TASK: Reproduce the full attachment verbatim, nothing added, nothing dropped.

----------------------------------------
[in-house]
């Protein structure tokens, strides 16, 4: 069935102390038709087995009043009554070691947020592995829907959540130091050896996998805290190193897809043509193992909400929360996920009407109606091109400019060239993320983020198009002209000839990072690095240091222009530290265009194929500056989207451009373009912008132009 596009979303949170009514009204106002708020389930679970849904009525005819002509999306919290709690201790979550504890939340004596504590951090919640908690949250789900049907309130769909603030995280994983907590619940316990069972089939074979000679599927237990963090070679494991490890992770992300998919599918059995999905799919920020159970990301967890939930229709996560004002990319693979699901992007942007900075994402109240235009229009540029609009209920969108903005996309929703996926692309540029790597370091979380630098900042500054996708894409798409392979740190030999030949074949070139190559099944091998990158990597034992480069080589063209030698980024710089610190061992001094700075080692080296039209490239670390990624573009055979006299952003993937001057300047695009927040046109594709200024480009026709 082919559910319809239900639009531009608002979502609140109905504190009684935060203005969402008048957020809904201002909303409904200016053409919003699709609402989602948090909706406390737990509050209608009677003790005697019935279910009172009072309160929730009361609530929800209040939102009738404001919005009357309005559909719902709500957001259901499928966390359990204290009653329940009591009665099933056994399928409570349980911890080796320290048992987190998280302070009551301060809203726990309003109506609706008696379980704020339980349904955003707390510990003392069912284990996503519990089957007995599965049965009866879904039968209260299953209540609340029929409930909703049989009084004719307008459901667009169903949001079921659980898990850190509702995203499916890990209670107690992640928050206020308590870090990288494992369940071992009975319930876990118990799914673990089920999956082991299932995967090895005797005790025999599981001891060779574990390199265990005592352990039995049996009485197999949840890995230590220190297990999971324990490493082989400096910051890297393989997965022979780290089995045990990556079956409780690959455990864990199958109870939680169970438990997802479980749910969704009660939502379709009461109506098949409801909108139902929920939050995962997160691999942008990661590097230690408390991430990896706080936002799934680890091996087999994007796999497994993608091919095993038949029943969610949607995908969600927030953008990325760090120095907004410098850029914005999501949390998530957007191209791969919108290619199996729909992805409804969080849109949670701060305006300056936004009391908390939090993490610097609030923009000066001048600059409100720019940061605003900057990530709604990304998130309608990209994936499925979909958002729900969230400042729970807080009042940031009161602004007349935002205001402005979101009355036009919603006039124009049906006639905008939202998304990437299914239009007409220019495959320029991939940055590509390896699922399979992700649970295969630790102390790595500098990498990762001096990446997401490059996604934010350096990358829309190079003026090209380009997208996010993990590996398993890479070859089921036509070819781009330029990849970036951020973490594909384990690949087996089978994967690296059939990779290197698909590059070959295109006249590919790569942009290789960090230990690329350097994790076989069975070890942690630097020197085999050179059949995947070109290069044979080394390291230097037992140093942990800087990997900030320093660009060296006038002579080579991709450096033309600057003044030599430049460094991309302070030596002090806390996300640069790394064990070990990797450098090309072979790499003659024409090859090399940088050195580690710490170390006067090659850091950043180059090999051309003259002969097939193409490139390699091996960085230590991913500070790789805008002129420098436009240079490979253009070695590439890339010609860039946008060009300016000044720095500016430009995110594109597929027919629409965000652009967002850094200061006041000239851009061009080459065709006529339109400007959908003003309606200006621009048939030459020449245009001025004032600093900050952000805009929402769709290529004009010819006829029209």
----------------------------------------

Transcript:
[in-house]
């Protein structure tokens, strides 16, 4: 069935102390038709087995009043009554070691947020592995829907959540130091050896996998805290190193897809043509193992909400929360996920009407109606091109400019060239993320983020198009002209000839990072690095240091222009530290265009194929500056989207451009373009912008132009 596009979303949170009514009204106002708020389930679970849904009525005819002509999306919290709690201790979550504890939340004596504590951090919640908690949250789900049907309130769909603030995280994983907590619940316990069972089939074979000679599927237990963090070679494991490890992770992300998919599918059995999905799919920020159970990301967890939930229709996560004002990319693979699901992007942007900075994402109240235009229009540029609009209920969108903005996309929703996926692309540029790597370091979380630098900042500054996708894409798409392979740190030999030949074949070139190559099944091998990158990597034992480069080589063209030698980024710089610190061992001094700075080692080296039209490239670390990624573009055979006299952003993937001057300047695009927040046109594709200024480009026709 082919559910319809239900639009531009608002979502609140109905504190009684935060203005969402008048957020809904201002909303409904200016053409919003699709609402989602948090909706406390737990509050209608009677003790005697019935279910009172009072309160929730009361609530929800209040939102009738404001919005009357309005559909719902709500957001259901499928966390359990204290009653329940009591009665099933056994399928409570349980911890080796320290048992987190998280302070009551301060809203726990309003109506609706008696379980704020339980349904955003707390510990003392069912284990996503519990089957007995599965049965009866879904039968209260299953209540609340029929409930909703049989009084004719307008459901667009169903949001079921659980898990850190509702995203499916890990209670107690992640928050206020308590870090990288494992369940071992009975319930876990118990799914673990089920999956082991299932995967090895005797005790025999599981001891060779574990390199265990005592352990039995049996009485197999949840890995230590220190297990999971324990490493082989400096910051890297393989997965022979780290089995045990990556079956409780690959455990864990199958109870939680169970438990997802479980749910969704009660939502379709009461109506098949409801909108139902929920939050995962997160691999942008990661590097230690408390991430990896706080936002799934680890091996087999994007796999497994993608091919095993038949029943969610949607995908969600927030953008990325760090120095907004410098850029914005999501949390998530957007191209791969919108290619199996729909992805409804969080849109949670701060305006300056936004009391908390939090993490610097609030923009000066001048600059409100720019940061605003900057990530709604990304998130309608990209994936499925979909958002729900969230400042729970807080009042940031009161602004007349935002205001402005979101009355036009919603006039124009049906006639905008939202998304990437299914239009007409220019495959320029991939940055590509390896699922399979992700649970295969630790102390790595500098990498990762001096990446997401490059996604934010350096990358829309190079003026090209380009997208996010993990590996398993890479070859089921036509070819781009330029990849970036951020973490594909384990690949087996089978994967690296059939990779290197698909590059070959295109006249590919790569942009290789960090230990690329350097994790076989069975070890942690630097020197085999050179059949995947070109290069044979080394390291230097037992140093942990800087990997900030320093660009060296006038002579080579991709450096033309600057003044030599430049460094991309302070030596002090806390996300640069790394064990070990990797450098090309072979790499003659024409090859090399940088050195580690710490170390006067090659850091950043180059090999051309003259002969097939193409490139390699091996960085230590991913500070790789805008002129420098436009240079490979253009070695590439890339010609860039946008060009300016000044720095500016430009995110594109597929027919629409965000652009967002850094200061006041000239851009061009080459065709006529339109400007959908003003309606200006621009048939030459020449245009001025004032600093900050952000805009929402769709290529004009010819006829029209």